Find all School-related info fast with the new School-Specific MBA Forum

 It is currently 27 Aug 2016, 02:13

GMAT Club Daily Prep

Thank you for using the timer - this advanced tool can estimate your performance and suggest more practice questions. We have subscribed you to Daily Prep Questions via email.

Customized
for You

we will pick new questions that match your level based on your Timer History

Track

every week, we’ll send you an estimated GMAT score based on your performance

Practice
Pays

we will pick new questions that match your level based on your Timer History

Events & Promotions

Events & Promotions in June
Open Detailed Calendar

ABCDE is a regular pentagon with F at its center. How many d

Author Message
TAGS:

Hide Tags

Intern
Joined: 29 Jul 2009
Posts: 16
Followers: 0

Kudos [?]: 25 [3] , given: 0

ABCDE is a regular pentagon with F at its center. How many d [#permalink]

Show Tags

03 Nov 2009, 14:56
3
KUDOS
7
This post was
BOOKMARKED
00:00

Difficulty:

45% (medium)

Question Stats:

60% (01:50) correct 40% (01:03) wrong based on 471 sessions

HideShow timer Statistics

ABCDE is a regular pentagon with F at its center. How many different triangles can be formed by joining 3 of the points A, B, C, D, E and F?

A. 10
B. 15
C. 20
D. 25
E. 30
[Reveal] Spoiler: OA
Math Expert
Joined: 02 Sep 2009
Posts: 34451
Followers: 6274

Kudos [?]: 79609 [6] , given: 10022

Show Tags

03 Nov 2009, 16:10
6
KUDOS
Expert's post
9
This post was
BOOKMARKED
arora2m wrote:
ABCDE is a regular pentagon with F at its center. How many different triangles can be formed by joining 3 of the points A, B, C, D, E and F?

a. 10

b. 15

c. 20

d. 25

e. 30

Any 3 points from 6 will make a triangle, since no 3 points are collinear, then:

6C3=20

TIPS ON RELATED ISSUES:
In a plane if there are n points of which no three are collinear, then
1. The number of straight lines that can be formed by joining them is nC2.
2. The number of triangles that can be formed by joining them is nC3.
3. The number of polygons with k sides that can be formed by joining them is nCk.
_________________
Intern
Joined: 29 Jul 2009
Posts: 16
Followers: 0

Kudos [?]: 25 [0], given: 0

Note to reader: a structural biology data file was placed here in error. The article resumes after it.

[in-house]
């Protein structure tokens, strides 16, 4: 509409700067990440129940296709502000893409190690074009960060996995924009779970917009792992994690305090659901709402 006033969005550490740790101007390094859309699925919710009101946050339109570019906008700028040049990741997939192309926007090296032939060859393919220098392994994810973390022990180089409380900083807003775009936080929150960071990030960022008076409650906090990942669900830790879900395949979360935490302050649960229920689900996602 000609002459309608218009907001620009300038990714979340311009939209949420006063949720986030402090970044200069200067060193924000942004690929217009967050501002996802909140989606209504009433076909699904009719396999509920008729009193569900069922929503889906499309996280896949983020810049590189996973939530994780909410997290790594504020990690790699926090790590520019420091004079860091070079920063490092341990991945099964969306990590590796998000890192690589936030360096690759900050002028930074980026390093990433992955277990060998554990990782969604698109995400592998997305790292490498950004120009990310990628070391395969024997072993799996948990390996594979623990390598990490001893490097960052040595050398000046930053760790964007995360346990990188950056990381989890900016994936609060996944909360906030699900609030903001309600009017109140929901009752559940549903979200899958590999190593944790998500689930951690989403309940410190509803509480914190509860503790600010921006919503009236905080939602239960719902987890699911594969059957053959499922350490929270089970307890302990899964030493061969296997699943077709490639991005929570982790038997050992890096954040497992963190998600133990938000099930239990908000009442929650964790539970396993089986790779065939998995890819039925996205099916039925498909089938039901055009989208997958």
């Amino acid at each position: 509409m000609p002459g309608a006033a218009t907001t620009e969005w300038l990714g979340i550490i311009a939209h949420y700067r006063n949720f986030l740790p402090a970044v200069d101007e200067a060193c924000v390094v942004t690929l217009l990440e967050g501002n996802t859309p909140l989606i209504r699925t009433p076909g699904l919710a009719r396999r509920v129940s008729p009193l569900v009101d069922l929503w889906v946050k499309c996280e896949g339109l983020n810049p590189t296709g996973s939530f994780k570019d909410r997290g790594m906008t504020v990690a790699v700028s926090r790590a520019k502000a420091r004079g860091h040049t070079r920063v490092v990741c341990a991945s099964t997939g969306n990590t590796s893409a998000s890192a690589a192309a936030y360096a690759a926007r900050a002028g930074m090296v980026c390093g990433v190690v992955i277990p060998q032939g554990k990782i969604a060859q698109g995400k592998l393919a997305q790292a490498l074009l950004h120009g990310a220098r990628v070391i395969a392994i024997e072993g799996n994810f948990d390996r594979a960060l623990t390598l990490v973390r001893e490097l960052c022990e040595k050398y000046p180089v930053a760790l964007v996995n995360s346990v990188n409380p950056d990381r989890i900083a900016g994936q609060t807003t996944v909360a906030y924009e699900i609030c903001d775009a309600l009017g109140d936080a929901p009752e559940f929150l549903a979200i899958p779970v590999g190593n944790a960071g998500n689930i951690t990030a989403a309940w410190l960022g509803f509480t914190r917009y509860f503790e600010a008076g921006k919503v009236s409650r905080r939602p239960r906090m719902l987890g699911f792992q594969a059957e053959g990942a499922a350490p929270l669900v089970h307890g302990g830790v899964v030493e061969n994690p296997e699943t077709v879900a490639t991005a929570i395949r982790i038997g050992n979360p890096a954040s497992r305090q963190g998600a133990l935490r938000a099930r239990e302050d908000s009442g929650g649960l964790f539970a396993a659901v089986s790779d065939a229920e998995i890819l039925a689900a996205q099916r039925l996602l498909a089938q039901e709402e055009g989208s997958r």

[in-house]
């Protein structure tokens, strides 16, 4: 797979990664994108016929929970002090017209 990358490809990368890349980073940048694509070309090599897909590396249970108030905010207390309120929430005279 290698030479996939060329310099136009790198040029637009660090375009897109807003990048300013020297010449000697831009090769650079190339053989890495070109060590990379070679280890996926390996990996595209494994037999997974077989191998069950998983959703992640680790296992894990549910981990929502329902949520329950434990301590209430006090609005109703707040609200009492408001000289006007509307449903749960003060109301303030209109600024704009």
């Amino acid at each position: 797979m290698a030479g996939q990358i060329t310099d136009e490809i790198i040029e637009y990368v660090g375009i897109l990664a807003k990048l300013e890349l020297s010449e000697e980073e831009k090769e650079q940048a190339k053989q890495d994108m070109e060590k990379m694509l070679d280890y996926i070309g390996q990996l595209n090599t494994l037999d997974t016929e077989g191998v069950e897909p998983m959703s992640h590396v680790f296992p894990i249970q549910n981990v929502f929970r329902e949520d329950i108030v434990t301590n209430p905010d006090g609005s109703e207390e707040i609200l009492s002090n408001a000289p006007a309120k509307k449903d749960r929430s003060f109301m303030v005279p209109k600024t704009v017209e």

Show Tags

03 Nov 2009, 16:39
Bunuel - In this case I am a bit confused.
F is the center of the pentagon ABCDE ... So ABF form a triangle but not ACF, since a straight line drawn between AC will not pass through F.

I got 15 by doing 5 triangles formed with F as one of the points and then 5C3 thus 5+10 =15.

Please tell me what is wrong with my reasoning here.
VP
Joined: 05 Mar 2008
Posts: 1473
Followers: 11

Kudos [?]: 253 [0], given: 31

Show Tags

03 Nov 2009, 16:55
arora2m wrote:
Bunuel - In this case I am a bit confused.
F is the center of the pentagon ABCDE ... So ABF form a triangle but not ACF, since a straight line drawn between AC will not pass through F.

I got 15 by doing 5 triangles formed with F as one of the points and then 5C3 thus 5+10 =15.

Please tell me what is wrong with my reasoning here.

acf does form a triangle. think of F immediately under A so drop a vertical line from a to f and then draw a line form a to c then connect c to f

the line from a to f stops at f and doesn't continue on to another letter. it angles over to c
Math Expert
Joined: 02 Sep 2009
Posts: 34451
Followers: 6274

Kudos [?]: 79609 [1] , given: 10022

Show Tags

03 Nov 2009, 17:01
1
KUDOS
Expert's post
arora2m wrote:
Bunuel - In this case I am a bit confused.
F is the center of the pentagon ABCDE ... So ABF form a triangle but not ACF, since a straight line drawn between AC will not pass through F.

I got 15 by doing 5 triangles formed with F as one of the points and then 5C3 thus 5+10 =15.

Please tell me what is wrong with my reasoning here.

Regular pentagon is a pentagon where all sides are equal. In such pentagon center is not collinear to any two vertex, so ANY three points (from 5 vertices and center point) WILL form the triangle.

You wrote that ACF won't form the triangle because they don't lie on straight line - that's not true. EXACTLY because these three points DON'T lie on the straight line they WILL form triangle. (In your other example you stated that ABF will form the triangle, but these three points also aren't collinear).

The question basically asks how many triangles can be formed from the six points on a plane with no three points being collinear.

Hope it's clear.
_________________
Intern
Joined: 01 Nov 2009
Posts: 16
Followers: 0

Kudos [?]: 0 [0], given: 0

Show Tags

16 Apr 2010, 01:23
I also had similar question regarding total numbe rbeing 15 or 20..
the forum is amazing ..
and thanks Brunell
Senior Manager
Joined: 10 Jul 2013
Posts: 335
Followers: 3

Kudos [?]: 275 [0], given: 102

Re: ABCDE is a regular pentagon with F at its center. How many d [#permalink]

Show Tags

15 Aug 2013, 07:03
arora2m wrote:
ABCDE is a regular pentagon with F at its center. How many different triangles can be formed by joining 3 of the points A, B, C, D, E and F?

A. 10
B. 15
C. 20
D. 25
E. 30

ITS 6C3 = 20 .
AND THERE ARE NO POINTS THOSE WILL NOT FORM TRIANGLE...................
ABC, BCD ALL THESE 5 DIFFERENT COMBINATIONS OF POINTS WILL FORM TRIANGLE...
_________________

Asif vai.....

Director
Status: Verbal Forum Moderator
Joined: 17 Apr 2013
Posts: 635
Location: India
GMAT 1: 710 Q50 V36
GMAT 2: 750 Q51 V41
GMAT 3: 790 Q51 V49
GPA: 3.3
Followers: 50

Kudos [?]: 324 [0], given: 297

Show Tags

21 Aug 2013, 12:29
Bunuel wrote:
arora2m wrote:
ABCDE is a regular pentagon with F at its center. How many different triangles can be formed by joining 3 of the points A, B, C, D, E and F?

a. 10

b. 15

c. 20

d. 25

e. 30

Any 3 points from 6 will make a triangle, since no 3 points are collinear, then:

6C3=20